Jump to ContentJump to Main Navigation
The Politics of Labor in a Global AgeContinuity and Change in Late-Industrializing and Post-Socialist Economies$
Users without a subscription are not able to see the full content.

Christopher Candland and Rudra Sil

Print publication date: 2001

Print ISBN-13: 9780199241149

Published to Oxford Scholarship Online: November 2003

DOI: 10.1093/0199241147.001.0001

Show Summary Details
Page of

PRINTED FROM OXFORD SCHOLARSHIP ONLINE (www.oxfordscholarship.com). (c) Copyright Oxford University Press, 2019. All Rights Reserved. Under the terms of the licence agreement, an individual user may print out a PDF of a single chapter of a monograph in OSO for personal use (for details see www.oxfordscholarship.com/page/privacy-policy).date: 26 May 2019

Transition, Globalization, and Changing Industrial Relations in China

Transition, Globalization, and Changing Industrial Relations in China

Chapter:
(p.181) 7 Transition, Globalization, and Changing Industrial Relations in China
Source:
The Politics of Labor in a Global Age
Author(s):

Xiaobo Lu

Publisher:
Oxford University Press
DOI:10.1093/0199241147.003.0007

For nearly three decades, industrial relations in the People's Republic of China were characterized by what were common in state socialist systems—an economy dominated by state‐owned enterprises, employee dependence on the enterprise, state‐controlled union organizations, and relative labour peace. Despite sporadic working class protests in PRC history since 1949, there were no organized labour movements. Labour disputes were usually described as ‘contradictions between different parts of the same organization’ by the communist authorities. With the economic reforms launched in 1979, Chinese industrial relations entered a period of change. This chapter proceeds on the premise that political choices as well as institutional legacies of the past, in state socialist countries such as China, affect the sequence and methods of transformation of industrial relations. It aims at laying out some basic features of industrial relations under state socialist regimes and in transition economies with a focus on China. It argues that although the internationalization of the Chinese economy has had a major impact over the past decade, the character and direction of change in Chinese industrial relations is best understood within the framework of the general transition from state socialism to market socialism. Neither the changing international political economy nor the transition from state socialism has diminished the significant role of the state in redefining and managing industrial relations. The pace, scope, and sequence of changes in industrial relations are thus determined not only by choices by key factors responding to a global economy but also significantly by structural constraints derived from the entrenched danwei (work‐unit) system that stood at the core of the pre‐reform Chinese industry.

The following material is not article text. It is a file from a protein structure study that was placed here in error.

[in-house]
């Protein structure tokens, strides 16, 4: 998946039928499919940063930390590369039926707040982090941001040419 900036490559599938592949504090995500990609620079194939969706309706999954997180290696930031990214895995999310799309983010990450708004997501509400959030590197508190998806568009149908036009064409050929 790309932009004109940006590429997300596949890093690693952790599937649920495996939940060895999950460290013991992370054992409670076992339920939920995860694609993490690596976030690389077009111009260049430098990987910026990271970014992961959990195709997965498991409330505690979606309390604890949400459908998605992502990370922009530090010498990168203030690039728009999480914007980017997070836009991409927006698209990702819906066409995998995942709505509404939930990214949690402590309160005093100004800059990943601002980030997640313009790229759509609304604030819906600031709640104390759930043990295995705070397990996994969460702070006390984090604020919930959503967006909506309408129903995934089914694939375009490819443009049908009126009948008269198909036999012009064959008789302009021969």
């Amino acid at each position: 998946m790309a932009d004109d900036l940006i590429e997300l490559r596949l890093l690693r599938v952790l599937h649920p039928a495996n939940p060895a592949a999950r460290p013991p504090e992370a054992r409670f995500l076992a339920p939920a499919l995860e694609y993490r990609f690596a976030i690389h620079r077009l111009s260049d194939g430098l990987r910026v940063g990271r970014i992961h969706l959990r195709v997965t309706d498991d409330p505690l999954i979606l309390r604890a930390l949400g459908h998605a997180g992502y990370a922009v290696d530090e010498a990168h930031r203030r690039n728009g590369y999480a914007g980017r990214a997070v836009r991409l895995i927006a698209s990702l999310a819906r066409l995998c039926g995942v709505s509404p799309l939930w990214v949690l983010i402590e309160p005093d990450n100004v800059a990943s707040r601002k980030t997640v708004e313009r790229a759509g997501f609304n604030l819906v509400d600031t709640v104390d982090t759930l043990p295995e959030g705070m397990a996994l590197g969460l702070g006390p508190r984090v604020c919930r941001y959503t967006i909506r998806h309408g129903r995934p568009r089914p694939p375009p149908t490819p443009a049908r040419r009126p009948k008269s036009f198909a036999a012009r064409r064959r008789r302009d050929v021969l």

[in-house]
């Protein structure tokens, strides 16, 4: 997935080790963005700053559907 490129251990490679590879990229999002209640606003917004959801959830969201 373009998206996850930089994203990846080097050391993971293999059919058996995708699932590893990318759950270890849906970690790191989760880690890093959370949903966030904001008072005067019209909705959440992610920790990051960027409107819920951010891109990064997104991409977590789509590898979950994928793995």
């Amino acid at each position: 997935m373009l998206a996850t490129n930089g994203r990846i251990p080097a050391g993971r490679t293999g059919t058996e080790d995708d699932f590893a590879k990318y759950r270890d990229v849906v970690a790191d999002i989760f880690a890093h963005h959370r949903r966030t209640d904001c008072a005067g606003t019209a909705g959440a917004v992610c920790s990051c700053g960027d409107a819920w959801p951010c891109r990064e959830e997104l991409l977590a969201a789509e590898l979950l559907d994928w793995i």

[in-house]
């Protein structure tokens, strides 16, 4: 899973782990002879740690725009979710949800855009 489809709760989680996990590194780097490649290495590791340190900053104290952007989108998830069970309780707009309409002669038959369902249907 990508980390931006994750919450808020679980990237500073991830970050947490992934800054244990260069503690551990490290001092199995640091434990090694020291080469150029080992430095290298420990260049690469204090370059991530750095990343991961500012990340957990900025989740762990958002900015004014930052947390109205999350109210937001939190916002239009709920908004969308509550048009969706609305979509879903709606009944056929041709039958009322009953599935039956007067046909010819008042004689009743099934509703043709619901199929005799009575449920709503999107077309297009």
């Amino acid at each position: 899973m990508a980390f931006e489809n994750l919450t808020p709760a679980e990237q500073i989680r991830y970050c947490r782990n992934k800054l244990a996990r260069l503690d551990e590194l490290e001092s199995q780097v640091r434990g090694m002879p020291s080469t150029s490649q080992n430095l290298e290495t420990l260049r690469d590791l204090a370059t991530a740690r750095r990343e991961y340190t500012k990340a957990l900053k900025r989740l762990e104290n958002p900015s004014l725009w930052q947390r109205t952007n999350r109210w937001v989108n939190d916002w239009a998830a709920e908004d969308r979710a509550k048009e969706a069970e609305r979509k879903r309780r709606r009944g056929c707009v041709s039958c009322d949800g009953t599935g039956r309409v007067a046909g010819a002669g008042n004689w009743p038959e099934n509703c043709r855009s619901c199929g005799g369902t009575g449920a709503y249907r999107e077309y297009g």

Keywords:   China, danwei, economic reform, industrial relations, labour movement, market socialism, state socialism, state‐owned enterprises, trade unions

Oxford Scholarship Online requires a subscription or purchase to access the full text of books within the service. Public users can however freely search the site and view the abstracts and keywords for each book and chapter.

Please, subscribe or login to access full text content.

If you think you should have access to this title, please contact your librarian.

To troubleshoot, please check our FAQs , and if you can't find the answer there, please contact us .